Mastering regular expression searches inside PVRTraceGUI

As part of our PowerVR SDK v3.3 development, we chose to refine navigation in PVRTraceGUI – our OpenGL ES analysis utility. This work consisted of many minor tweaks to simplify the interface. It also included a bigger change – a brand new search engine. One of the most important features of the new, streamlined Find dialog is its powerful regular expression search engine.

PVRTrace_find

In this blog post, I’ll detail a few tricks I’ve picked so far (despite being a regular expression novice) to significantly speed up my OpenGL ES debugging process.

What are regular expressions?

For those unfamiliar, regular expressions (a.k.a. RegEx) allow explicit definition of search patterns. They’re extremely useful when you want to search for something more specific than a single keyword. Before going any further, it’s worth mentioning that PVRTraceGUI actually supports Extended RegEx. This basically means there are some additional metacharacters to make life easier (this section of the Wikipedia RegEx article explains the differences).

Complex regular expressions can look a little daunting. Appendix A of the PVRTrace User Manual includes a table of all supported metacharacters. For convenience, I’ve included a cheat sheet below. If you can, I’d recommend also trying an online RegEx prototyping tool while reading this (e.g. www.rubular.com) to help you wrap your head around the basics.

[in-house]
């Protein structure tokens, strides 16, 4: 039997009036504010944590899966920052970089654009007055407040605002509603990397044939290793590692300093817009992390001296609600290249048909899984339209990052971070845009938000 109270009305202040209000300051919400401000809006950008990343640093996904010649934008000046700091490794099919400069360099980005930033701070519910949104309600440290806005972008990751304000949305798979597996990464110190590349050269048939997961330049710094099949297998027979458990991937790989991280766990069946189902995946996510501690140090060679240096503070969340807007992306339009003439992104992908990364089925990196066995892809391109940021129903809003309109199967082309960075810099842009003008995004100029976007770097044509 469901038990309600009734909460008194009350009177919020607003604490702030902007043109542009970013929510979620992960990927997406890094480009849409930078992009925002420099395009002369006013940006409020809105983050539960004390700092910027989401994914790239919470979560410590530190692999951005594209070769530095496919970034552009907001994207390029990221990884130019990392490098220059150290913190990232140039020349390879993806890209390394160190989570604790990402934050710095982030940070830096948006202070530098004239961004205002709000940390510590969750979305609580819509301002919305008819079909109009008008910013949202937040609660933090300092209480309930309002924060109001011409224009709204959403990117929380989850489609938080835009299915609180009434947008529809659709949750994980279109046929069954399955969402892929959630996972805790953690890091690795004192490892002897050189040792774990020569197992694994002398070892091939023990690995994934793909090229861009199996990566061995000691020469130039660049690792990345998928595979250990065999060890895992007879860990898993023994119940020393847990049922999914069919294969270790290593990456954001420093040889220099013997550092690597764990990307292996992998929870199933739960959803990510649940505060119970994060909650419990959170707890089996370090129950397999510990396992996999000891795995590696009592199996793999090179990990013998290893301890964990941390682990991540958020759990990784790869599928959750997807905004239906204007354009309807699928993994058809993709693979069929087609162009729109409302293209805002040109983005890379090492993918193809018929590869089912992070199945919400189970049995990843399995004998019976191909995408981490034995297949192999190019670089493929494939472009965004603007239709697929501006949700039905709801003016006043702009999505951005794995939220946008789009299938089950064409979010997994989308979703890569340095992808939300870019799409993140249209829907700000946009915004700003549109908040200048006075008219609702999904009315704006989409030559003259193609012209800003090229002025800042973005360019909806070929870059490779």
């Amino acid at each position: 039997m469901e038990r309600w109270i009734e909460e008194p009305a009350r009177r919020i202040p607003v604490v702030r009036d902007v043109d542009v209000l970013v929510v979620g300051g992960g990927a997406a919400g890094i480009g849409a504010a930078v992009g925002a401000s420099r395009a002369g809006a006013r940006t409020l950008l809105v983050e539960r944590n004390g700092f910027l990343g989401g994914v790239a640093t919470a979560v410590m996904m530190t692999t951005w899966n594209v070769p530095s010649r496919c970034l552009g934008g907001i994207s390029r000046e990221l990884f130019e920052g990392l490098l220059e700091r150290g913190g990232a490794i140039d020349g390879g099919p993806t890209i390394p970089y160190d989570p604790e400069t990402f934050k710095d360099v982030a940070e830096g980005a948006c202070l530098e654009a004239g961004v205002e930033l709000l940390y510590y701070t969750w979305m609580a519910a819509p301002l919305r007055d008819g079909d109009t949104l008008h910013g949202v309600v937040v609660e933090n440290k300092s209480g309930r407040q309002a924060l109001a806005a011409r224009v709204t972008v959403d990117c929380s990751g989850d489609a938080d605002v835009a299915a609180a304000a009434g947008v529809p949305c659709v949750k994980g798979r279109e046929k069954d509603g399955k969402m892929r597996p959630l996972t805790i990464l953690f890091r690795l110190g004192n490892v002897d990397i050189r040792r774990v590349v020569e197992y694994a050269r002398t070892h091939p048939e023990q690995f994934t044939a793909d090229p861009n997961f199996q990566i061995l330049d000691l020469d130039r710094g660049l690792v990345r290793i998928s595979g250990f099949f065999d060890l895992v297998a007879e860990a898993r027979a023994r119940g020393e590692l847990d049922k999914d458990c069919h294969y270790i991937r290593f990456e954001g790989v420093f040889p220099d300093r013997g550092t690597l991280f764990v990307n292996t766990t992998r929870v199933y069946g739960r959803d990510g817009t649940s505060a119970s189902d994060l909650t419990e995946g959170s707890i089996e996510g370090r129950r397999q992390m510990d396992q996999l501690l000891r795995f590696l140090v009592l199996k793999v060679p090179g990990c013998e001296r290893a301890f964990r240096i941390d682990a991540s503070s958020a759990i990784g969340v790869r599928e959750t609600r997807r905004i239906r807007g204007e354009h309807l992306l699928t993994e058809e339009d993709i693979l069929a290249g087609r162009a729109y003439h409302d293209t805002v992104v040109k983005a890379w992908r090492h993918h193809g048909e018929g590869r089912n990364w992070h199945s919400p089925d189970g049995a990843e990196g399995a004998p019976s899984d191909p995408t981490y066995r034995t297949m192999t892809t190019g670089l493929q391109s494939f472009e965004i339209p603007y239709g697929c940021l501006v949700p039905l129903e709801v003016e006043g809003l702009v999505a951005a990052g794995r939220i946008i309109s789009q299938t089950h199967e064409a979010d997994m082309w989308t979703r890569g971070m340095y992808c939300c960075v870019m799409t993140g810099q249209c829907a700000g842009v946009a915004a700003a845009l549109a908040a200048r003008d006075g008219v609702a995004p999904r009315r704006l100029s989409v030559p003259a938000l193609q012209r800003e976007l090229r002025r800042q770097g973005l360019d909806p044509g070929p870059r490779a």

Metacharacter Description
. Matches any single character.
[ ] A bracket expression. Matches a single character that is contained within the brackets.
[^ ] Matches a single character that is not contained within the brackets.
^ Matches the starting position within the string.
$ Matches the ending position of the string or the position just before a string-ending newline.
( ) Defines a marked subexpression.
n Matches what the nth marked subexpression matched, where n is a digit from 1 to 9
* Matches the preceding element zero or more times.
{m,n} Matches the preceding element at least m and not more than n times. For example, a{3,5} matches only “aaa”, “aaaa”, and “aaaaa”.
? Matches the preceding element zero or one time. For example, ab?c matches only “ac” or “abc”.
+ Matches the preceding element one or more times. For example, ab+c matches “abc”, “abbc”, “abbbc”, and so on, but not “ac”.
| The choice (also known as alternation or set union) operator matches either the expression before or the expression after the operator. For example, abc|def matches “abc” or “def”.
b Matches a word boundary.

Do the Find dialog’s options affect the search?

PVRTrace_find2

Regular expression searches can be used at the same time as the dialog’s other options.

  • “Look in” – Search in the Current Frame, the Whole Trace or a Frame Range. In multi-threaded applications, you can also choose which rendering thread should be searched
  • “Match case” – By default, the search is case-insensitive. Enabling this flag forces all pattern matches to be case-sensitive

How can I use regular expressions?

A very simple use I’ve found is to isolate all occurrences of a specific GL name with a family of calls. For example, the pattern below will find the creation, linking & binding of a particular shader program (135311933).

Program.*b135311933b

TheChase_findA